Soft drinks group Coca-Cola Bottling Co. has seen its net income increase to US$11.9m for the second quarter, compared to US$10.8m for the same period a year ago.

However the company announced that net sales in the quarter declined 3.4%, reflecting lower bottle/can volume, which was down 4.3% in the second quarter and 1.9% in the first half.

The company blamed the decline in net sales on unseasonably cool and abnormally wet weather across its markets as well as less aggressive retail pricing by several of the company's large customers.

As a result, income from operations was also down to US$6.3m or 19% for the period. The reduction in income from operations was partially offset by declines in interest expense and minority interest. In addition, the company's second quarter income tax provision was favorably impacted by a US$3.1m benefit resulting from the completion of a tax audit.

J. Frank Harrison, III, chairman and CEO, said that he was disappointed with operating income through June, but was pleased with the company's expense control and continued success in debt reduction.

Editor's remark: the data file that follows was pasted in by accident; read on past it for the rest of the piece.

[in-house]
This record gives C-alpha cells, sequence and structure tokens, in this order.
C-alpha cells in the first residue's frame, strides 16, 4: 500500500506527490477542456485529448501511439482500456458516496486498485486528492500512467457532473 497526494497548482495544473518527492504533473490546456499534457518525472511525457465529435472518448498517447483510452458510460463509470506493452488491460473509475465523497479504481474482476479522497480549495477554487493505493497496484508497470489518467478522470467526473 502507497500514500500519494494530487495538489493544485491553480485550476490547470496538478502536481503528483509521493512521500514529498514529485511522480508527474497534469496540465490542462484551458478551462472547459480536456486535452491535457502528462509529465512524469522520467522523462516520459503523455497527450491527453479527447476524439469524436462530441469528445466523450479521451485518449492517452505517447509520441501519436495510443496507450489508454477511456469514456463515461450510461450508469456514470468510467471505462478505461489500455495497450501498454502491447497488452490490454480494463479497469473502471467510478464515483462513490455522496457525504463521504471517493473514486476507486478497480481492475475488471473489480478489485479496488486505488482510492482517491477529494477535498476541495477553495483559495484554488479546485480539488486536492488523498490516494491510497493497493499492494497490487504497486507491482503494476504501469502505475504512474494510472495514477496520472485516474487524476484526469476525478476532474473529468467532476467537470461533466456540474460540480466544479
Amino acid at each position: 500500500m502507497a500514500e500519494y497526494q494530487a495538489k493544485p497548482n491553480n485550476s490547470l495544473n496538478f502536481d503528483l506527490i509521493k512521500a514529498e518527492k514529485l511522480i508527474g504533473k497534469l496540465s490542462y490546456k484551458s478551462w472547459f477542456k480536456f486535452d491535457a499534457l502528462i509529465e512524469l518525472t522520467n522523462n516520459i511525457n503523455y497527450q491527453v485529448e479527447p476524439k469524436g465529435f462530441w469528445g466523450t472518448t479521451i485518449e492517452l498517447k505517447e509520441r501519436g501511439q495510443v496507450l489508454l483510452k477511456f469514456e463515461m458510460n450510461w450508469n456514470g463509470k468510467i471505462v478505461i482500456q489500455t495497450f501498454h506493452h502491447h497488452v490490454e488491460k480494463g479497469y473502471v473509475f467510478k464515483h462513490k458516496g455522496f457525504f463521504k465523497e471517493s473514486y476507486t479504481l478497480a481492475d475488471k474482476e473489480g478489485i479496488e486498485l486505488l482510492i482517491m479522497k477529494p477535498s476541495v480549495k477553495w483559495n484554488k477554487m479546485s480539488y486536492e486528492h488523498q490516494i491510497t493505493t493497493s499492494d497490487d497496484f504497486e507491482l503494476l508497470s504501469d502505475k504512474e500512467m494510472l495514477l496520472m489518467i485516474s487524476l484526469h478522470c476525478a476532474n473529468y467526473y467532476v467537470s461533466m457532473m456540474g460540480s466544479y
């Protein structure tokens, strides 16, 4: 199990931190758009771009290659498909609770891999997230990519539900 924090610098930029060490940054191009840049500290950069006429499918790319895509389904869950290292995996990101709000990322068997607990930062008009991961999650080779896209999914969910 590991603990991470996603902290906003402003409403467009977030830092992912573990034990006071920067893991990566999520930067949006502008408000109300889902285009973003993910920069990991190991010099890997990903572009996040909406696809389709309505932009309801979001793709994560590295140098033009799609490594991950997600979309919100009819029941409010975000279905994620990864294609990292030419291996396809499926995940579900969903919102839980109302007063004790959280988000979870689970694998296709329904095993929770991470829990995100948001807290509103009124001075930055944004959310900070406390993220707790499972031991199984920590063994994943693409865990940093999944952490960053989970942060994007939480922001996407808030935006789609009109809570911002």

He said: "Due to the fixed nature of many of the company's costs, weaker than anticipated net sales translate into lower operating income.

"Despite higher wage rates and a significant increase in the cost of pension and health care benefits, the company's operating expenses were up less than 3% for the first half of 2003.

William B. Elmore, president and COO, attributed some of the company's net sales performance through the first six months to industry wide softness in its markets.

Elmore said: "Although our volume has been weak during the first half of 2003, our market share has remained stable. The unseasonably cool and wet weather we have experienced so far this year appears to have had a dampening effect on overall beverage sales in our territories, especially in the higher margin immediate consumption market."